Lean Manufacturing Principles: Consistent is Better than Fast

Since the beginning of the Industrial Revolution, manufacturers have had a devotion to, not to say an obsession with, efficiency and speed.  Everyone talks about efficiency, for example.  I hear folks who couldn’t define efficiency on a dare speaking of its virtues.  I hear references to the need for more efficiency in situations and circumstances where efficiency would be difficult and maybe impossible to quantify, e.g., physical therapy and product design.  Even in those situations where efficiency as a concept and a metric makes sense, it’s used incorrectly as often as not.  And all this is apart from the fact that much of what managers do to promote and improve efficiency actually hinders it.  But that’s another discussion.

I’d rather that managers talked more about consistency and predictability.  Let me give an example:  let’s say it takes me an average five hours to complete a product changeover on a particular piece of equipment.  The longest it ever takes me is five hours and 15 minutes and the quickest I ever get it done is four hours and 45 minutes.  On the other hand, your average changeover time is four hours and sometimes you get it down in two hours but other times it can take you up to eight hours.  Who would you rather have doing your changeovers?  Who is going to make it easier to establish and meet a production schedule?  I’m am, of course, even though I might not be as fast or as “efficient” in some cases.

We can play this same scenario out with any operating factor or metric: scrap, cycle times, errors, delays, uptime.  My view is: better mediocre and consistent than highly variable.

Now I know what you’re thinking:  “But shouldn’t we always be striving for excellence rather than just consistent mediocrity?”  The answer is: “Of course!”  But consistency is fundamental to excellence.  Again, if I can be consistent at less than excellent performance, that’s a step forward from highly variable performance that is only occasionally excellent.  Further, the steps I take to get more consistent will also help me achieve excellence.  The path to eventual excellence goes right through consistency.

Lean Manufacturing Principles: No “Manufacturing Heroics”

Over the next few weeks, I’m going to be going over what I consider to be some of the fundamental principles of agile thinking and practice.  Every approach, every model has to have a set of principles on which it’s founded.  To take a really big example, all the laws in the US are built on the principle that all people are created equal and are entitled to equal protection under those laws.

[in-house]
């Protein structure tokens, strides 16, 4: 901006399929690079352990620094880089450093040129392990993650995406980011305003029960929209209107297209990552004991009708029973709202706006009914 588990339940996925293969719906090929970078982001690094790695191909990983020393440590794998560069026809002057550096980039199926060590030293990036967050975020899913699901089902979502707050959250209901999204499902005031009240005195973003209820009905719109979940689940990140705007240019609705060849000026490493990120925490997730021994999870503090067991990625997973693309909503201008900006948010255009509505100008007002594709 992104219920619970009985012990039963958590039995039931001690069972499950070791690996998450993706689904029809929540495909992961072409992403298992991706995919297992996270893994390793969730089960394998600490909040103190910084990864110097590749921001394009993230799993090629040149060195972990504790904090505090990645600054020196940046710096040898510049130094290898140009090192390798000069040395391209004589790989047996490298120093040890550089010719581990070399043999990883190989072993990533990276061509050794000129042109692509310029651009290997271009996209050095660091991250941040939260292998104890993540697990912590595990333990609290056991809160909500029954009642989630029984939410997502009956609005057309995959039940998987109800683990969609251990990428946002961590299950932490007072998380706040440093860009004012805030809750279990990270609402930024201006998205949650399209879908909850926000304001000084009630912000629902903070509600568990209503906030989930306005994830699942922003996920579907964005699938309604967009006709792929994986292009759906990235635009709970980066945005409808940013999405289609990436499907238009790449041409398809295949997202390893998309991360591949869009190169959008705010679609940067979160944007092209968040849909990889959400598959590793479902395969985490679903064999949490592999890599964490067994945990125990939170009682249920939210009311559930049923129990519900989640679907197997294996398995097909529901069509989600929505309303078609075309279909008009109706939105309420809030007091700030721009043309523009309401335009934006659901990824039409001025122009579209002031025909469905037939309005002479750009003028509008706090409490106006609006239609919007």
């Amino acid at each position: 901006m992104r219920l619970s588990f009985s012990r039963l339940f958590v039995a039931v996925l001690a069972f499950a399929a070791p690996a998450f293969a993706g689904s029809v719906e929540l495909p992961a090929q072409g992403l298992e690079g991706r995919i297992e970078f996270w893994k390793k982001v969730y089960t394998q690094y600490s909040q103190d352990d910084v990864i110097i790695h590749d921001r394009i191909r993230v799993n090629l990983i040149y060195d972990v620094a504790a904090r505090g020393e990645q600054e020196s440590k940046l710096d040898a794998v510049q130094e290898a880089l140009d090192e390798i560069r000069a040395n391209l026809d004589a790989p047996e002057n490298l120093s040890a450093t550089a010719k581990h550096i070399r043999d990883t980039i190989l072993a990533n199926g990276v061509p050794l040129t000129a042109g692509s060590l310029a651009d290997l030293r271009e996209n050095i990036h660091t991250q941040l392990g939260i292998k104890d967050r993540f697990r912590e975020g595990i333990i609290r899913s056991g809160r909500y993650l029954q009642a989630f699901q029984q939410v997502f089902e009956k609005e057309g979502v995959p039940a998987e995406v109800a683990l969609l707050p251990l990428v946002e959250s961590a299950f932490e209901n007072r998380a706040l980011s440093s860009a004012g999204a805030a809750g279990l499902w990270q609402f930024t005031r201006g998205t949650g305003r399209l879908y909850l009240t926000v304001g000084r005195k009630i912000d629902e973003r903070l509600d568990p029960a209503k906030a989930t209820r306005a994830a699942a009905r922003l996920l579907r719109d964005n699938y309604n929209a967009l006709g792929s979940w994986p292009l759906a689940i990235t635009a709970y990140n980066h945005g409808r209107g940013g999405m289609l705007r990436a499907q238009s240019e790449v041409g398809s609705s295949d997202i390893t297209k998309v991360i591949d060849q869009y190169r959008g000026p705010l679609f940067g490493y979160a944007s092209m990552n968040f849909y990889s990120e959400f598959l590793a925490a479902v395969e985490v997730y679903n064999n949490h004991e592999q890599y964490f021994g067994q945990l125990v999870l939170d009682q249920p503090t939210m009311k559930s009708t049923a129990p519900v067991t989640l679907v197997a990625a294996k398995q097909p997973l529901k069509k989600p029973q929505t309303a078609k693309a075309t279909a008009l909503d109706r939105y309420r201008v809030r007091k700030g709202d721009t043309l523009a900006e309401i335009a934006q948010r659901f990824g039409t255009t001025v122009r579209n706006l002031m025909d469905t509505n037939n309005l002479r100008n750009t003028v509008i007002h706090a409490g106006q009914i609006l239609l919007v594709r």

My agile principles won’t be quite as meaningful but you get the idea, I hope.

So, let’s get started.

A few years ago, I was visiting a plant in Kankakee, IL.  I was talking with one of the operators who was giving me chapter and verse of the problems he ran into in trying to produce a quality product efficiently.  Bad material, bad schedules, bad information, bad tooling, bad equipment and on and on.  He concluded by saying, “But, in spite of all that, I get it done.”

In his own eyes, and I’m sure in the eyes of his managers, he was a “manufacturing hero”.  He fulfilled the mission, met the goals, captured the hill in the face of nearly insurmountable obstacles.  But it occurred to me at that moment that his “heroism” was a significant part of the problem.  The company, and certainly the customers of the company, would have been much better off if that operator and his associates at the plant told management, “I’m not running this bad material.  I’m not operating this faulty equipment with it’s inadequate tooling. And I’m not running this ad hoc, reactive schedule you keep handing me.”  Better yet, of course, would be a management team that held inviolable the principle that operators never have to “just get it done”, that they always have adequate, capable materials, tools, equipment, supplies, and information to do their jobs.

I’ve seen “manufacturing heroics” played out in other ways in other organizations.  The supervisor who grabs a wrench and pushes everyone aside to fix a die or a machine that’s not running right.  The managers who spent time each day in long meetings developing operating schedules. Hours of overtime expended because the ship dates had to be met.

I know, I know…there are times when any manufacturing operation has to resort to these tactics.  The question is, are these tactics the norm, as they clearly were in the Kankakee plant?  If the operations are continually dependent on “manufacturing heroics” to get product out the back door, something is clearly wrong.

Agile concepts and tools are designed to get rid of these heroic actions.  But the first step is to quit holding them up as the sort of behavior that’s expected or desired.